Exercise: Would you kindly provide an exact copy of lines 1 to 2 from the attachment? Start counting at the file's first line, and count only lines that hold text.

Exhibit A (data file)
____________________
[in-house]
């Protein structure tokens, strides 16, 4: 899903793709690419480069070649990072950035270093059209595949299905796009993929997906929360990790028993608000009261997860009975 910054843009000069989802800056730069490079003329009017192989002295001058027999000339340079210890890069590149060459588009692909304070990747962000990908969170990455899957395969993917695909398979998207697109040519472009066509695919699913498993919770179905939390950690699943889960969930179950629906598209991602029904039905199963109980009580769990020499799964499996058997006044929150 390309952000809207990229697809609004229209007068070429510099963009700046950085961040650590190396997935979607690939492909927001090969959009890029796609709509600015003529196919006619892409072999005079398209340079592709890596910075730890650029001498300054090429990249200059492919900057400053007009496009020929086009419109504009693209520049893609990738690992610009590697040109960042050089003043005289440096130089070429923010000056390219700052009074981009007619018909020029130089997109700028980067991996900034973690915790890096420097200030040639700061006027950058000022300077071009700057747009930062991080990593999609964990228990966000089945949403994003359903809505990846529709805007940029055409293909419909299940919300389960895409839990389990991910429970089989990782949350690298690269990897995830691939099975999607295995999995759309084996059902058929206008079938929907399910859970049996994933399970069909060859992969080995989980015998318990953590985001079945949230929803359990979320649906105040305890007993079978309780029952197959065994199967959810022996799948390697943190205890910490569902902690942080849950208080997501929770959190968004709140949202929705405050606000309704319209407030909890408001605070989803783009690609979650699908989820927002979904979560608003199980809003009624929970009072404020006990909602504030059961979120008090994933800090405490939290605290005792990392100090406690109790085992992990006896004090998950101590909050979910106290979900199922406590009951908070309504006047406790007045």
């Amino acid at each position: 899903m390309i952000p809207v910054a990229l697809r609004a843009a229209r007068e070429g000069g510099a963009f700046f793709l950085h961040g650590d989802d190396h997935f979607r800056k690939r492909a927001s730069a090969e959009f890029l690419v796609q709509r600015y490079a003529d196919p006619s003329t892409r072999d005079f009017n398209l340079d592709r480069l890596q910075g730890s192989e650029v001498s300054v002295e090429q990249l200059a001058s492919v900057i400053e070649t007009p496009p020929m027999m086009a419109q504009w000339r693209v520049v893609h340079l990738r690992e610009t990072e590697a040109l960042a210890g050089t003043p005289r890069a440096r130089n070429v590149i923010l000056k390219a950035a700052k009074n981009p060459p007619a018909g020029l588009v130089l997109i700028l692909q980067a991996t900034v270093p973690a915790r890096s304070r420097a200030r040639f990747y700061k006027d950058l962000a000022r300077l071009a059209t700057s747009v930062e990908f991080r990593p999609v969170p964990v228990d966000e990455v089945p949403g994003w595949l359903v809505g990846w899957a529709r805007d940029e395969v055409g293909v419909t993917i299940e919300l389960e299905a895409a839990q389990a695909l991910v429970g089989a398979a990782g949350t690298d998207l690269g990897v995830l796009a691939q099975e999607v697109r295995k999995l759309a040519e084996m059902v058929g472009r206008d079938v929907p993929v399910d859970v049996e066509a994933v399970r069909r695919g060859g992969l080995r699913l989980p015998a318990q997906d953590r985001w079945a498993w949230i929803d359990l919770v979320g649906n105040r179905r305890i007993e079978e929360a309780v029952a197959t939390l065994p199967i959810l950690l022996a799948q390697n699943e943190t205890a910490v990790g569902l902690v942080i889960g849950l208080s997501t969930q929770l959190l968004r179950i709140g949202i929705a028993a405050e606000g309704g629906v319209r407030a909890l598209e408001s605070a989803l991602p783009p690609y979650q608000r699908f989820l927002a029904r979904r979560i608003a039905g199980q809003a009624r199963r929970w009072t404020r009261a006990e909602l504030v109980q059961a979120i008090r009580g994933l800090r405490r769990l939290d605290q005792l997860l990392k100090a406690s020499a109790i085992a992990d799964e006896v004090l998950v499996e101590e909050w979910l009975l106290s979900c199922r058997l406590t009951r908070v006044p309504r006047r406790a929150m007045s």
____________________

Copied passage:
[in-house]
């Protein structure tokens, strides 16, 4: 899903793709690419480069070649990072950035270093059209595949299905796009993929997906929360990790028993608000009261997860009975 910054843009000069989802800056730069490079003329009017192989002295001058027999000339340079210890890069590149060459588009692909304070990747962000990908969170990455899957395969993917695909398979998207697109040519472009066509695919699913498993919770179905939390950690699943889960969930179950629906598209991602029904039905199963109980009580769990020499799964499996058997006044929150 390309952000809207990229697809609004229209007068070429510099963009700046950085961040650590190396997935979607690939492909927001090969959009890029796609709509600015003529196919006619892409072999005079398209340079592709890596910075730890650029001498300054090429990249200059492919900057400053007009496009020929086009419109504009693209520049893609990738690992610009590697040109960042050089003043005289440096130089070429923010000056390219700052009074981009007619018909020029130089997109700028980067991996900034973690915790890096420097200030040639700061006027950058000022300077071009700057747009930062991080990593999609964990228990966000089945949403994003359903809505990846529709805007940029055409293909419909299940919300389960895409839990389990991910429970089989990782949350690298690269990897995830691939099975999607295995999995759309084996059902058929206008079938929907399910859970049996994933399970069909060859992969080995989980015998318990953590985001079945949230929803359990979320649906105040305890007993079978309780029952197959065994199967959810022996799948390697943190205890910490569902902690942080849950208080997501929770959190968004709140949202929705405050606000309704319209407030909890408001605070989803783009690609979650699908989820927002979904979560608003199980809003009624929970009072404020006990909602504030059961979120008090994933800090405490939290605290005792990392100090406690109790085992992990006896004090998950101590909050979910106290979900199922406590009951908070309504006047406790007045």